The Bible tells a story about Zacchaeus, a tax collector who participated in the systemic exploitation of people in Palestine. When he met Jesus, he repented of his wrongdoing by committing to pay back the people he had harmed. Whether we are talking about Northam or President Trump — Democrats or Republicans — restitution that addresses systemic harm must be the fruit of true repentance.
If Northam, or any politician who has worn blackface, used the n-word or voted for the agenda of white supremacy, wants to repent, the first question they must ask is “How are the people who have been harmed by my actions asking to change the policies and practices of our society?” In political life, this means committing to expand voting rights, stand with immigrant neighbors, and provide health care and living wages for all people. In Virginia, it means stopping the environmental racism of the pipeline and natural gas compressor station Dominion Energy intends to build in Union Hill, a neighborhood founded by emancipated slaves and other free African Americans.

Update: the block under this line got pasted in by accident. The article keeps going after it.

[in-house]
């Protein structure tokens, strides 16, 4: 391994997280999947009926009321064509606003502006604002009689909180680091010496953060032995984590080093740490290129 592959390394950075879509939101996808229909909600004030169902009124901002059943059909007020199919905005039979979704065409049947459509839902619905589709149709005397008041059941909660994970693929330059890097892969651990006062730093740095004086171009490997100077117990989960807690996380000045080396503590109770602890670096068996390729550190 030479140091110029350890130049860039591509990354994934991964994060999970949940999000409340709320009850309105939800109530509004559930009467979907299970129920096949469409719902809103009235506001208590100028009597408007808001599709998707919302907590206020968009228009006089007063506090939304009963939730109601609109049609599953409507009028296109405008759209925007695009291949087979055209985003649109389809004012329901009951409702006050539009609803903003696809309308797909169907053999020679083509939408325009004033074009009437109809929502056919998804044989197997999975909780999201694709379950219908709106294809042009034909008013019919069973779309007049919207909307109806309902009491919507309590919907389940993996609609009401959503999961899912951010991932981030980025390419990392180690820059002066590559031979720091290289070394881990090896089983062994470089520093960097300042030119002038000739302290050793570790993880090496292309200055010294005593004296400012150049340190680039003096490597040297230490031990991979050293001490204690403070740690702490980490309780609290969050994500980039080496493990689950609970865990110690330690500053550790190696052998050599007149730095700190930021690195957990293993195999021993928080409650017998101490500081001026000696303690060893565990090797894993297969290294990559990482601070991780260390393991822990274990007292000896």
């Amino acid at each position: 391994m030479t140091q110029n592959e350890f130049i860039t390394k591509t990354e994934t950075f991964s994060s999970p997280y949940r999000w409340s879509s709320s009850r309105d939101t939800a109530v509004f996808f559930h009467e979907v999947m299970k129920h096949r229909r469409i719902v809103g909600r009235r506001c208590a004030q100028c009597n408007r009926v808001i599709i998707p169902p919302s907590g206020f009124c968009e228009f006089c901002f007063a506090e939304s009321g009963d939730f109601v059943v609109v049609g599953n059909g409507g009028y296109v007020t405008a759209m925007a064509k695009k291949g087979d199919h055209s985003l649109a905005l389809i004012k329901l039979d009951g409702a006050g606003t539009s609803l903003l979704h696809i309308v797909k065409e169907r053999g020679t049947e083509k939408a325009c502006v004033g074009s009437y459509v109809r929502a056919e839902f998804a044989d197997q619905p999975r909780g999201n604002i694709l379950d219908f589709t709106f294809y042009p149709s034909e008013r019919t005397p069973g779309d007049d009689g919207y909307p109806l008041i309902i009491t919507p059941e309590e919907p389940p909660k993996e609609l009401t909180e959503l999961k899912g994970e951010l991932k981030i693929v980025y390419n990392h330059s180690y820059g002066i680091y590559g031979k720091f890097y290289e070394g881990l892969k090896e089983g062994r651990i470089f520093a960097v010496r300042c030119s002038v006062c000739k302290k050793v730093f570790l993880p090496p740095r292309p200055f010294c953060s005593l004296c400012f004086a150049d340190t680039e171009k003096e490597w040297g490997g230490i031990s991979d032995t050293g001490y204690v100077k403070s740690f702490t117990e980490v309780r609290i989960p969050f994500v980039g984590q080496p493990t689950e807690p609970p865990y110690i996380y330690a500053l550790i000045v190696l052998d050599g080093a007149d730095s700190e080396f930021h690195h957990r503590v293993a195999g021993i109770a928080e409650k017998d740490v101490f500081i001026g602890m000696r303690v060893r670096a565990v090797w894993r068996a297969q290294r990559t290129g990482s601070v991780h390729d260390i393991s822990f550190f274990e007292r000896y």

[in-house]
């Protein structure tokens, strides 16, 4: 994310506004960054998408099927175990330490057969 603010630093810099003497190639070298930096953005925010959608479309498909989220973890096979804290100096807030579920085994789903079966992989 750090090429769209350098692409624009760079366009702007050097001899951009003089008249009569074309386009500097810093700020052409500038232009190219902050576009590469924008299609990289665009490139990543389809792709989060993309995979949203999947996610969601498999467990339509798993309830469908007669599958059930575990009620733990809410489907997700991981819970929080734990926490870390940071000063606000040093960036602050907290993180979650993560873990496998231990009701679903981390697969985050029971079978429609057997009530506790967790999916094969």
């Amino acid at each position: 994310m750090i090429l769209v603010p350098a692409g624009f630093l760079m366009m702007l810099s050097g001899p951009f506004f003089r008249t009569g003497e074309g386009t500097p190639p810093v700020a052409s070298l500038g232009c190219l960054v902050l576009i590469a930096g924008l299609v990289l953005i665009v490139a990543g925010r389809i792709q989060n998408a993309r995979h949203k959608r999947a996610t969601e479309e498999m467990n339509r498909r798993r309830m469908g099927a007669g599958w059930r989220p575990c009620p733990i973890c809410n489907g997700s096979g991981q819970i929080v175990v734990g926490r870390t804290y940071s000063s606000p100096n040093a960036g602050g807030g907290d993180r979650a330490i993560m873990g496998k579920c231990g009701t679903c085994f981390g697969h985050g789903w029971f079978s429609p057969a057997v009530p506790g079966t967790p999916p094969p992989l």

Scapegoating politicians who are caught in the act of interpersonal racism will not address the fundamental issue of systemic racism. We have to talk about policy. But we also have to talk about trust and power. If white people in political leadership are truly repentant, they will listen to black and other marginalized people in our society. They will confess that they have sinned and demonstrate their willingness to listen and learn by following and supporting the leadership of others. To confess past mistakes while continuing to insist that you are still best suited to lead because of your experience is itself a subtle form of white supremacy.
At the same time, we cannot allow political enemies of Virginia’s governor to call for his resignation over a photo when they continue themselves to vote for the policies of white supremacy. If anyone wants to call for the governor’s resignation, they should also call for the resignation of anyone who has supported racist voter suppression or policies that have a disparate impact on communities of color.